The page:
Anna Freeman, the Clean Energy Council’s Director of Energy Generation, said the new regulation – which will apply to projects of 100kW or more – had been brought in with virtually no consultation and very little warning.
“Across Queensland in the last few days, businesses have been asking labourers to down tools, and scrambling to source electricians to take over the straightforward task of panel mounting,” she said.
“The affected workers were trained, experienced and entirely capable of doing the mechanical tasks of mounting unconnected solar panels. The mounting of electrical equipment is not even classed as electrical work under the state Electrical Safety Act (2002), and it could easily be performed by local labourers and trades assistants as it has to date.
“This new regulation is like requiring university librarians to be fully qualified professors, or cafe wait staff to be qualified chefs. It’s absurd,” she said.
Ms Freeman said projects will be delayed where electricians cannot be found to do the work, exposing businesses to hefty penalty payments.
“The higher costs associated with imposing this change mean that investment in Queensland will slow and some investment decisions will be shelved. We have already been told by a number of our members that their projects now look more uncertain due to this new regulation,” she said.
“We are particularly concerned about this regulation locking communities out of many employment opportunities at solar farms in regional parts of the state, in return for expensive fly-in fly-out arrangements with electricians from metro areas. We need to be doing more – not less – to maximise the local employment opportunities from the clean energy transition.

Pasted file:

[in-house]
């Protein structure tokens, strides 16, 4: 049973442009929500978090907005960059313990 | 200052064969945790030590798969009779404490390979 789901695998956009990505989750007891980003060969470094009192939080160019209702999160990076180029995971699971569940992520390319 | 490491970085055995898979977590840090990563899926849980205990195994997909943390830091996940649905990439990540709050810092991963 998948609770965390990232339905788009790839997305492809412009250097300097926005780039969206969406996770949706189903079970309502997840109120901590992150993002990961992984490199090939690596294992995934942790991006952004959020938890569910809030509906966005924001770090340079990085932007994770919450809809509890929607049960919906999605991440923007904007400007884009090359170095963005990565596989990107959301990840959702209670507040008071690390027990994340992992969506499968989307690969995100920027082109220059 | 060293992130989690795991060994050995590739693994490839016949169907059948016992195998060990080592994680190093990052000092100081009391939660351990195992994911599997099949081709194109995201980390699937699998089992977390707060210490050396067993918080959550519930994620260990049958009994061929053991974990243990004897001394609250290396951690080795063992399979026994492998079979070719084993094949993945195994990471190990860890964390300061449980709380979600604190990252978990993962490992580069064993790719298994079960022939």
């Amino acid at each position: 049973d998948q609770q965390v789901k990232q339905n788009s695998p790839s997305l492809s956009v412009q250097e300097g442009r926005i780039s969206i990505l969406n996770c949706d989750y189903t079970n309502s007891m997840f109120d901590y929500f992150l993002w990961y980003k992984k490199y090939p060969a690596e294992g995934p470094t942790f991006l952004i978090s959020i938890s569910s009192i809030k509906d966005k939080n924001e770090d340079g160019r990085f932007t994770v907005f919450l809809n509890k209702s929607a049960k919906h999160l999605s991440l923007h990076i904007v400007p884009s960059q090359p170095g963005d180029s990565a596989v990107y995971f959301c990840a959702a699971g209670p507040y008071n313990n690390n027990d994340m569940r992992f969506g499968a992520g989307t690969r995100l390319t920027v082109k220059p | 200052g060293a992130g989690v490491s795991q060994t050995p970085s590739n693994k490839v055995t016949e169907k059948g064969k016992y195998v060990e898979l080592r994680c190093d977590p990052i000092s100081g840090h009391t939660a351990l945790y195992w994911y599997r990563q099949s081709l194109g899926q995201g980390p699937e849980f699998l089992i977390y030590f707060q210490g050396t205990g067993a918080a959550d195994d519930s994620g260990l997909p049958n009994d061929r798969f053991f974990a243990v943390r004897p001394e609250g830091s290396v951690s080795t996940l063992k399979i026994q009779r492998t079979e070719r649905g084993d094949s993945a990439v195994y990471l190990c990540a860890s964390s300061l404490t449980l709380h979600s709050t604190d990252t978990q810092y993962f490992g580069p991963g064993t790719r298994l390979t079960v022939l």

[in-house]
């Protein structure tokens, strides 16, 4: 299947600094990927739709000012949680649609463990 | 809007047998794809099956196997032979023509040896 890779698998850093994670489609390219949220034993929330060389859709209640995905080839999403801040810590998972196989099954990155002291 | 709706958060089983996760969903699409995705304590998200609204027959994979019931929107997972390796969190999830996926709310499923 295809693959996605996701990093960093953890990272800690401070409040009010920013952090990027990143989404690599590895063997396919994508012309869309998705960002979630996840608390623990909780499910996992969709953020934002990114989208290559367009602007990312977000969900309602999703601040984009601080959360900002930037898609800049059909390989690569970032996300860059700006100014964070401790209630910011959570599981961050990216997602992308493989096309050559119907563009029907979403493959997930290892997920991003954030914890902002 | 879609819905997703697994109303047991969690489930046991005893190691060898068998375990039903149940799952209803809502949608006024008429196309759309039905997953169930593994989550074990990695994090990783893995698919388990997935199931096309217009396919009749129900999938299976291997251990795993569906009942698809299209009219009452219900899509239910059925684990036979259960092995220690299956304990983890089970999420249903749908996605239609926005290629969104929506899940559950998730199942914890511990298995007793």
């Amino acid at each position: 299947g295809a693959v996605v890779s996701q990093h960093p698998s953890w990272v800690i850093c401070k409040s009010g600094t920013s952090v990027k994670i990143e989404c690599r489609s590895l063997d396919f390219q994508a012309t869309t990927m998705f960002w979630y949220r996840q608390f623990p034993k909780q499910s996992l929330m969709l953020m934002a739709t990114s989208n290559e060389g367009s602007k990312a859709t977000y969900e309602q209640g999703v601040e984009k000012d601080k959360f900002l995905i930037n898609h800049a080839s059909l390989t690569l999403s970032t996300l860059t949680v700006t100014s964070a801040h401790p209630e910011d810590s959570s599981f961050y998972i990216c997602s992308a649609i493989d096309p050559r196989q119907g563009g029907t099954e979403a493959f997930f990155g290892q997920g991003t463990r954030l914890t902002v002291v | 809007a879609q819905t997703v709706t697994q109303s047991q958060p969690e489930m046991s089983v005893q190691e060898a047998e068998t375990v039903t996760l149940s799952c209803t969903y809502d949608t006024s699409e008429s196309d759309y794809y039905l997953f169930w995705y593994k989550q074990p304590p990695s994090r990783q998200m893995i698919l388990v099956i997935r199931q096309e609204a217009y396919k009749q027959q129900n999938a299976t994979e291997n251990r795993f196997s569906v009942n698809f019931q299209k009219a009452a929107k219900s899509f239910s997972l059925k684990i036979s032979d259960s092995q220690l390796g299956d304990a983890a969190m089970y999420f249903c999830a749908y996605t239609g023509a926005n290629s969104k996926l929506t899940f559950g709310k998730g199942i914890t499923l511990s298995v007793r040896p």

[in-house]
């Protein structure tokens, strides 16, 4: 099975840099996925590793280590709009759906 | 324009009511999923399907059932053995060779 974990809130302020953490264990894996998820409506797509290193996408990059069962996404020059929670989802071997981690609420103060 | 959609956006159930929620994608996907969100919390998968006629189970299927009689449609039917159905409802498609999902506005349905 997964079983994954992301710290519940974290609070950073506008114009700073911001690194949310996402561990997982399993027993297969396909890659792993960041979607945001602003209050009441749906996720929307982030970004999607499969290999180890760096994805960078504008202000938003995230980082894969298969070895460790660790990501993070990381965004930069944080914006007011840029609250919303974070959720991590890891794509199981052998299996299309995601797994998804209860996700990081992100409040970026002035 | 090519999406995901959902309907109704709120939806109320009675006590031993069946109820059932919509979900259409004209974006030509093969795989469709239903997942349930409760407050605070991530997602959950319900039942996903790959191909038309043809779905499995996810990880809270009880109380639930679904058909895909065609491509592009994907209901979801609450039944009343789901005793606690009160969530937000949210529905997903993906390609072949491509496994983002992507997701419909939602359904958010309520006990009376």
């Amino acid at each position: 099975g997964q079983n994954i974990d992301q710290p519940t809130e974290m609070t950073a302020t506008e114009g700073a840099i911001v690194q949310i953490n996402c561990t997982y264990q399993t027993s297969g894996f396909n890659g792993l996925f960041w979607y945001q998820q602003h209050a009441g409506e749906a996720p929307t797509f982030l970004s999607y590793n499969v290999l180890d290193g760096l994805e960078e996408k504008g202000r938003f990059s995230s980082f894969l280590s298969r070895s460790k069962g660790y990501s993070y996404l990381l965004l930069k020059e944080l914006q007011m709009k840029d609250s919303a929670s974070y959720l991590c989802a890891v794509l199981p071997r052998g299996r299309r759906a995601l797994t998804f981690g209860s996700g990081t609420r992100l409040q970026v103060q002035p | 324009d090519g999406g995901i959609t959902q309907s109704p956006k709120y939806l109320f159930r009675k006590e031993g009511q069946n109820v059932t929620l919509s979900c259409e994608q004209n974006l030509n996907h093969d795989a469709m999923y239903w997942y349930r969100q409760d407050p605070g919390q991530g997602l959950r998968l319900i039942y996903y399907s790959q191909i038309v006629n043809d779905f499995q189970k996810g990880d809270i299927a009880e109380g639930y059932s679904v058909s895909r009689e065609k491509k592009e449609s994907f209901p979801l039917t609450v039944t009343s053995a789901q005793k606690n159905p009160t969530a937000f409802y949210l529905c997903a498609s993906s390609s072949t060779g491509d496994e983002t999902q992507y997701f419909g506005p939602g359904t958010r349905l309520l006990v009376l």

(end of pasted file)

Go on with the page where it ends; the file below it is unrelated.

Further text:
“In the short term, Queenslanders can expect the asking price of electricians to increase, due to the sharp increase in electricians that will be required to complete large-scale solar projects.”
Ms Freeman said that the industry was deeply disappointed that the Palaszczuk Government, which had otherwise been very supportive of clean energy, would impose such a costly change without consultation, and without a single safety incident or breach demonstrating the need for the change.
“We think that this puts Queensland’s chances of reaching its 50 per cent renewable energy target at risk. We are calling on the government to rethink this costly and pointless regulation and come back to the table to find an alternative approach to dealing with its stated safety concerns.”